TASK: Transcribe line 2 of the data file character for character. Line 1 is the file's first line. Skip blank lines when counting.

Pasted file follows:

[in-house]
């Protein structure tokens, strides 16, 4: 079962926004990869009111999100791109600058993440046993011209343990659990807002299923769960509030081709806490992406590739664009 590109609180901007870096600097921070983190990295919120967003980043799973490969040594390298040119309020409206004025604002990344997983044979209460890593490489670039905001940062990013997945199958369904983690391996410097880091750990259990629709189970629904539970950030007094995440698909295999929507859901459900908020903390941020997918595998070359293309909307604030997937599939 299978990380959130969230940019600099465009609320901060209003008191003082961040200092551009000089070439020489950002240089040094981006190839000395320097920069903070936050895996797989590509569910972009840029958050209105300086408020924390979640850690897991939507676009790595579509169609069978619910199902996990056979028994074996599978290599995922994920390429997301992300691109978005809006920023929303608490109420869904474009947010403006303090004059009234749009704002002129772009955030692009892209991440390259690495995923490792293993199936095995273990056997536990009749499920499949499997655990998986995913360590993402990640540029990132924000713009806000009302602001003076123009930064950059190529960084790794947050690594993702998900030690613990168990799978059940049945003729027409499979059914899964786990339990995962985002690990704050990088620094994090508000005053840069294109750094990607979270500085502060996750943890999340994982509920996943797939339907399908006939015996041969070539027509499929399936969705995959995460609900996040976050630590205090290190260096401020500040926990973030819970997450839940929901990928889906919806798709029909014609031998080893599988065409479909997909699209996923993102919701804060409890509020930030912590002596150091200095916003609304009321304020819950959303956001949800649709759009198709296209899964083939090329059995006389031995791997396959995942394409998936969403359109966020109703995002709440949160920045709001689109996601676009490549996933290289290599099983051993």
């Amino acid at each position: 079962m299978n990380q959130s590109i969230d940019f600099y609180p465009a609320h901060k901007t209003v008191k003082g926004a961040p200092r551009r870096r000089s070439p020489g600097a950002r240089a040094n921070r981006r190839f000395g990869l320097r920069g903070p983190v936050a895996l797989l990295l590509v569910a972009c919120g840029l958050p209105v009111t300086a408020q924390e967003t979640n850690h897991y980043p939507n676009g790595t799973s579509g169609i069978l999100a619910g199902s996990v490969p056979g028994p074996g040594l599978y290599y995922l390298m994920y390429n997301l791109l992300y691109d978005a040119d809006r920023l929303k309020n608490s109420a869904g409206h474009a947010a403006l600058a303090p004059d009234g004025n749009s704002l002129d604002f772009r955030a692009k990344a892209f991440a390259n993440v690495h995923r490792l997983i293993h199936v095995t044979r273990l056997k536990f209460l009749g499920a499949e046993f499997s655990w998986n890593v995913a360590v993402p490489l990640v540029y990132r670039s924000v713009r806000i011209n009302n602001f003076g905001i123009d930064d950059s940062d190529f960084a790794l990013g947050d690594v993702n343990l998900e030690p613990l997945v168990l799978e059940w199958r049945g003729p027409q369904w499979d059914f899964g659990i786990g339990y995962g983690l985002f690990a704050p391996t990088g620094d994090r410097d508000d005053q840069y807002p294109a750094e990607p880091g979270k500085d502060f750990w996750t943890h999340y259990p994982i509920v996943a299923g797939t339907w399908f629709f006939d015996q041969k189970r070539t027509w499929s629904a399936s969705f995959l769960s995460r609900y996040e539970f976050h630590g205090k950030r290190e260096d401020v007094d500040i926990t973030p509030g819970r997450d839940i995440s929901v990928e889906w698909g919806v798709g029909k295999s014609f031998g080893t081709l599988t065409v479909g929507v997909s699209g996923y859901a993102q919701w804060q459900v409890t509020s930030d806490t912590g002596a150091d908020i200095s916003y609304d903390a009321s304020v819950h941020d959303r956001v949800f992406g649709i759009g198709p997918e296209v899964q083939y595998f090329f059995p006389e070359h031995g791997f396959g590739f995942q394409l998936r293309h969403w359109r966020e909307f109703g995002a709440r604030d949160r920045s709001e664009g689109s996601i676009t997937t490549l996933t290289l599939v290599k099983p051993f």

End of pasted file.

């Protein structure tokens, strides 16, 4: 079962926004990869009111999100791109600058993440046993011209343990659990807002299923769960509030081709806490992406590739664009 590109609180901007870096600097921070983190990295919120967003980043799973490969040594390298040119309020409206004025604002990344997983044979209460890593490489670039905001940062990013997945199958369904983690391996410097880091750990259990629709189970629904539970950030007094995440698909295999929507859901459900908020903390941020997918595998070359293309909307604030997937599939 299978990380959130969230940019600099465009609320901060209003008191003082961040200092551009000089070439020489950002240089040094981006190839000395320097920069903070936050895996797989590509569910972009840029958050209105300086408020924390979640850690897991939507676009790595579509169609069978619910199902996990056979028994074996599978290599995922994920390429997301992300691109978005809006920023929303608490109420869904474009947010403006303090004059009234749009704002002129772009955030692009892209991440390259690495995923490792293993199936095995273990056997536990009749499920499949499997655990998986995913360590993402990640540029990132924000713009806000009302602001003076123009930064950059190529960084790794947050690594993702998900030690613990168990799978059940049945003729027409499979059914899964786990339990995962985002690990704050990088620094994090508000005053840069294109750094990607979270500085502060996750943890999340994982509920996943797939339907399908006939015996041969070539027509499929399936969705995959995460609900996040976050630590205090290190260096401020500040926990973030819970997450839940929901990928889906919806798709029909014609031998080893599988065409479909997909699209996923993102919701804060409890509020930030912590002596150091200095916003609304009321304020819950959303956001949800649709759009198709296209899964083939090329059995006389031995791997396959995942394409998936969403359109966020109703995002709440949160920045709001689109996601676009490549996933290289290599099983051993």